Herd mentality and conspiracy theories play a role in public lack of compliance
We have been told of the grim warnings for months but many people across Northern Ireland continue to ignore the Covid-19 regulations.
Following the two week circuit-breaker lockdown, Chief Medical Officer Michael McBride said the country is not where it should be after a rise in positive tests in the build up to Christmas.
Chief Scientific Adviser Professor Ian Young added that people failed to follow the guidelines and simply did not stay at home during the brief lockdown.
Queues at shops continue to sprawl, house parties carry on and basic hygiene controls aren’t being adhered to.
From virus complacency to sheer selfishness, why is a large minority continuing to ignore the guidelines which are designed to keep people safe?
Speaking during yesterday’s Covid-19 briefing, Health Minister Robin Swann said there will be “a big ask” for the people of Northern Ireland to follow the restrictions and do what the health service needs them to do.
We’re pack animals at the end of the day.Professor Siobhan O’Neill
Professor Siobhan O’Neill, Northern Ireland’s interim Mental Health Champion, explained that human beings use cognitive congruence to find reasons to go out and socialise, even though we know it is against the regulations.
She added that the conspiracy theories out there around Covid-19 also make it much easier to come up with an excuse to ignore the guidelines.
“There’s also the herd mentality,” said Professor O’Neill. “If you’re part of a group of people and they’re all doing something then it almost feels like you’re the odd one out if you’re not doing the same thing.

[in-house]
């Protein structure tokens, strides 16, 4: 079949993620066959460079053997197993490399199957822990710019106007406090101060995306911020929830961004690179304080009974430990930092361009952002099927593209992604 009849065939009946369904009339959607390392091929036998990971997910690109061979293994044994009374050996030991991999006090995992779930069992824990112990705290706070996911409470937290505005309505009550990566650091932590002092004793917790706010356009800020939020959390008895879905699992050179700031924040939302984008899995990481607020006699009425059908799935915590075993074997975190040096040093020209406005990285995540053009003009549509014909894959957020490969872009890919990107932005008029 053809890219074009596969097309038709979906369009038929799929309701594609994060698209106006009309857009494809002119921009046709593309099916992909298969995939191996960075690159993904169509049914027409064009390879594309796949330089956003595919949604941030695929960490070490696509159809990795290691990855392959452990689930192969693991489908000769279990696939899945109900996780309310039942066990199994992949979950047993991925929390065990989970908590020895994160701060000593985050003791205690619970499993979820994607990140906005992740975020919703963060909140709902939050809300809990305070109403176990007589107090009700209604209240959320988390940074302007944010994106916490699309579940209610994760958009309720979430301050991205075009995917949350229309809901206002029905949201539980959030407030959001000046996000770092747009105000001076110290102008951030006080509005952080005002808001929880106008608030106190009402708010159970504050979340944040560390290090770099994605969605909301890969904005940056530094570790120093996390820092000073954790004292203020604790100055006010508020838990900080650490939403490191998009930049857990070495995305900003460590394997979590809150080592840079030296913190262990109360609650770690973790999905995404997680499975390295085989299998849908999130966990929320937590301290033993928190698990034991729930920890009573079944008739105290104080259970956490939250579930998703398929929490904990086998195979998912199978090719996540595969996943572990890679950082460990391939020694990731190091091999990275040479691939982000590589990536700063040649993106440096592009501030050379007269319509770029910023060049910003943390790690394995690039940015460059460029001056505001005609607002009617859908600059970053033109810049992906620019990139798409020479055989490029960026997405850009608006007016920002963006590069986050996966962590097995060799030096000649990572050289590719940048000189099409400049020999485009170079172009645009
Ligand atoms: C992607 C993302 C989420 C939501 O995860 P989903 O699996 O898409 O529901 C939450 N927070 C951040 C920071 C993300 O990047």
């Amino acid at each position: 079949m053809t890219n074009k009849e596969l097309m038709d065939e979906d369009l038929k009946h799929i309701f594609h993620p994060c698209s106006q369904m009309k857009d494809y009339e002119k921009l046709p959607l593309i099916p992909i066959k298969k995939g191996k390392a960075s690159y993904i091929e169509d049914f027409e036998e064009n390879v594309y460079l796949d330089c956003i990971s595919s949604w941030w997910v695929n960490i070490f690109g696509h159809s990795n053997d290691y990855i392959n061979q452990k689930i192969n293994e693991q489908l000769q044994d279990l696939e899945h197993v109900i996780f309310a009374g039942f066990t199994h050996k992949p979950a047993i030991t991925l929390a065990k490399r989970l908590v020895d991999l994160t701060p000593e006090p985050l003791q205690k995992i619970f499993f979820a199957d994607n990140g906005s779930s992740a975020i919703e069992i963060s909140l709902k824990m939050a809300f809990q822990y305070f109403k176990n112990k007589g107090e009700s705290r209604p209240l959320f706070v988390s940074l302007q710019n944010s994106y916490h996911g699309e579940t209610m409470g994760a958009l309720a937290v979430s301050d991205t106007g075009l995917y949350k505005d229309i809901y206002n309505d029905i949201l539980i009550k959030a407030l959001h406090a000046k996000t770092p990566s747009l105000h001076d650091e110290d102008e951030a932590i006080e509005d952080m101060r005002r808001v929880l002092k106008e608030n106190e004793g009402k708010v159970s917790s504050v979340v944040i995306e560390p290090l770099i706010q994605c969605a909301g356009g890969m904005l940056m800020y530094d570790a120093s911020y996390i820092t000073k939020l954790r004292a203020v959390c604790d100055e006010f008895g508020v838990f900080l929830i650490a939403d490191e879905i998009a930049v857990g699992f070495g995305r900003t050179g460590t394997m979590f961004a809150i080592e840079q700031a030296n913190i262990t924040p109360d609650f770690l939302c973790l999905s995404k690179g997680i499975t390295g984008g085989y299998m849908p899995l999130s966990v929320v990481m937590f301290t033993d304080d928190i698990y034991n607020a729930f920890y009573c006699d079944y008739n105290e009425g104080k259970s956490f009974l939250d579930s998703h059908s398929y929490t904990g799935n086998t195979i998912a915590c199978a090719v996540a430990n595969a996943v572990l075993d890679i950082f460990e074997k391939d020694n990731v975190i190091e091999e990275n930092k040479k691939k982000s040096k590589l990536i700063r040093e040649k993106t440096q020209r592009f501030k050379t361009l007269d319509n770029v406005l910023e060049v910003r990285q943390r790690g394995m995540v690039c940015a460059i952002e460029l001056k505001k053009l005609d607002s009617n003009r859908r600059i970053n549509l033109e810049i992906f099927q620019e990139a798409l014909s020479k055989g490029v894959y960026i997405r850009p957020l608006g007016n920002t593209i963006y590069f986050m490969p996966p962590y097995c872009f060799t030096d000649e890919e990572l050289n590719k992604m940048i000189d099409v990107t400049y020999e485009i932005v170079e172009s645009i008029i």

“When you’re out and about and you see other people not adhering to social distancing and not wearing a mask it can start to give you the sense that they’re on to something and that’s okay.
“We’re pack animals at the end of the day and it’s why staying apart is so difficult for us but also, we look to the other members of the pack to give us our queues as to what we should do.
“Of course, the members of the pack staying inside - we don’t see them.
“I know many people who are being very safe right now. We need to remember that the majority of people are adhering to the restrictions.”
West Belfast GP Dr George O’Neill believes there is no single answer as to why the regulations are continually being broken.
He warned that with just over a week to Christmas Day, people who plan to see their loved ones should consider isolating themselves to make sure they are not carrying the virus.
“It appears the two week lockdown has made very little difference,” said Dr O’Neill.
You don’t want to be bringing the virus as a Christmas present.Dr George O'Neill
“I think there is a great deal of complacency in that people have just accepted that this is the new normal.
“You need to start taking steps now to make sure you don’t bring something, other than the normal Christmas presents, on Christmas Day.
“You don’t want to be bringing the virus as a Christmas present to your elderly, frail, ill or shielding relatives.”
Pam Cameron, the vice chair of Stormont’s Health Committee, said that people have become “fatigued and weary” with the subject of Covid-19.
The South Antrim MLA stressed that the virus is no less deadly and encouraged everyone to have a smaller and safer Christmas.
“It would be naive to ignore the changes in behaviour over recent weeks and months,” she said.
“Alongside a need to restate the health advice it is particularly important at this time of year that people are offered hope.
“We all have a part to play and we can all help keep ourselves, our friends and our family safe.”
The Health Minister Robin Swann is set to recommend a series of “crucial interventions” to the NI Executive when it meets on Thursday after warning the threat of Covid will ”cast a shadow well into January.”